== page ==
AMES — Quenton Bundrage would love to tell you the key to his game, why he was able to make play after play against the Iowa defense in the second half in last Saturday’s 27-21 loss.
But he can’t. There is nothing to it. Nothing at all.
When Bundrage plays at his best, he reacts, there isn’t a single thought going through his head.
“I wasn’t thinking about anything,” Bundrage said. “I was just running.”
Bundrage hauled in seven receptions for 146 yards and three touchdowns against Iowa. One way for an ISU offense that’s waiting for a breakout is to keep letting Bundrage do nothing.
“He is the No. 1 guy there at outside receiver,” quarterback Sam Richardson said.
To the coaching staff, it was only a matter of time before Bundrage, a redshirt sophomore, put together this type of performance. His 6-foot-2, 189-pound frame, athleticism, hands and jumping ability give him a skill set most ISU receivers don’t possess.
When coach Paul Rhoads saw Bundrage’s stat line, he commented that it was something he could get used to seeing.
So could Bundrage.
“I have to be consistent with my play,” Bundrage said. “I just can’t have one good game and the next game I drop a pass. I have to bring the same ‘A’ game every time we play.”
Bundrage’s mind wasn’t so quiet a year ago. He was still learning the playbook. At times, he was trying to figure out what he was doing while running a route.
“I second-guessed myself a lot,” Bundrage said. “Sometimes I ran the wrong routes and messed plays up.”
With his mind clear, he’s able to do more. Just take the 67-yard curl he turned into a touchdown against Iowa. Bundrage ran the route in practice last week. Rhoads took him aside and passed on a tip for refining the technique. Rhoads thought it helped Bundrage get to the end zone. Breaking a tackle when he caught the football was also a big factor in the play.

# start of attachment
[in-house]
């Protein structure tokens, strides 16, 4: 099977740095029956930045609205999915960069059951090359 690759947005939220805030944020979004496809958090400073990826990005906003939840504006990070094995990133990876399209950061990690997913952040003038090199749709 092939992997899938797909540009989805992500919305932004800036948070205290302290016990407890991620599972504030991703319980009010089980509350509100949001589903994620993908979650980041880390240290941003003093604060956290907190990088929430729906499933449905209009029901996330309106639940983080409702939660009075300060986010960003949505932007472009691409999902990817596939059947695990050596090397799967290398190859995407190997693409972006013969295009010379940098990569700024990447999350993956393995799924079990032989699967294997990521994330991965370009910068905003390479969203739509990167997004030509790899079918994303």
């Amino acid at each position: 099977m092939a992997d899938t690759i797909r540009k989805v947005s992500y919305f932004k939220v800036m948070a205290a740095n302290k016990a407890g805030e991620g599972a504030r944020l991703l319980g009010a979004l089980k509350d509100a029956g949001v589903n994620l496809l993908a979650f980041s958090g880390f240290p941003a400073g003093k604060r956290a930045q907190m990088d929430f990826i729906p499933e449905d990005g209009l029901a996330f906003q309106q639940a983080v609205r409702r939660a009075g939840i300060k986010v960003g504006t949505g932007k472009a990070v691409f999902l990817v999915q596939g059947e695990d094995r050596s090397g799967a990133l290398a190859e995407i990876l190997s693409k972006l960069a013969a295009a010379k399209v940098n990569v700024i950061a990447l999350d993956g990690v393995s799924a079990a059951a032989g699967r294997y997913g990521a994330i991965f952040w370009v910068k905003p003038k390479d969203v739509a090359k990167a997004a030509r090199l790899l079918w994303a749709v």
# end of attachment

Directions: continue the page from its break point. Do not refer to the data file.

But for Rhoads, making the adjustment was just as important.
“At this point, he’s taking that coaching and he applies it as opposed to a guy looking at you, hearing what you are saying and walking away and not being able to go out and apply it because they don’t have the maturity yet,” Rhoads said. “That is where Quenton has progressed.”
The Cyclones know Bundrage will try to contain him going forward. It’s the nature of the game. It’s also on ISU to adjust.
After all, Rhoads wants those gaudy stat lines to keep coming in.
“If you are going to have 22 completions like we did on Saturday night and (22) in the first game, you are going to spread it out, but somebody is going to have more than other folks,” Rhoads said. “We’d like it to be him, and by playcalling and with him being the route that is targeted, you up those numbers.”
For more from Bobby La Gesse, especially on Iowa State football, check out his blog, The Blind-Side Blitz, on the Ames Tribune website at http://amestrib.com/blog/the-blind-side-blitz
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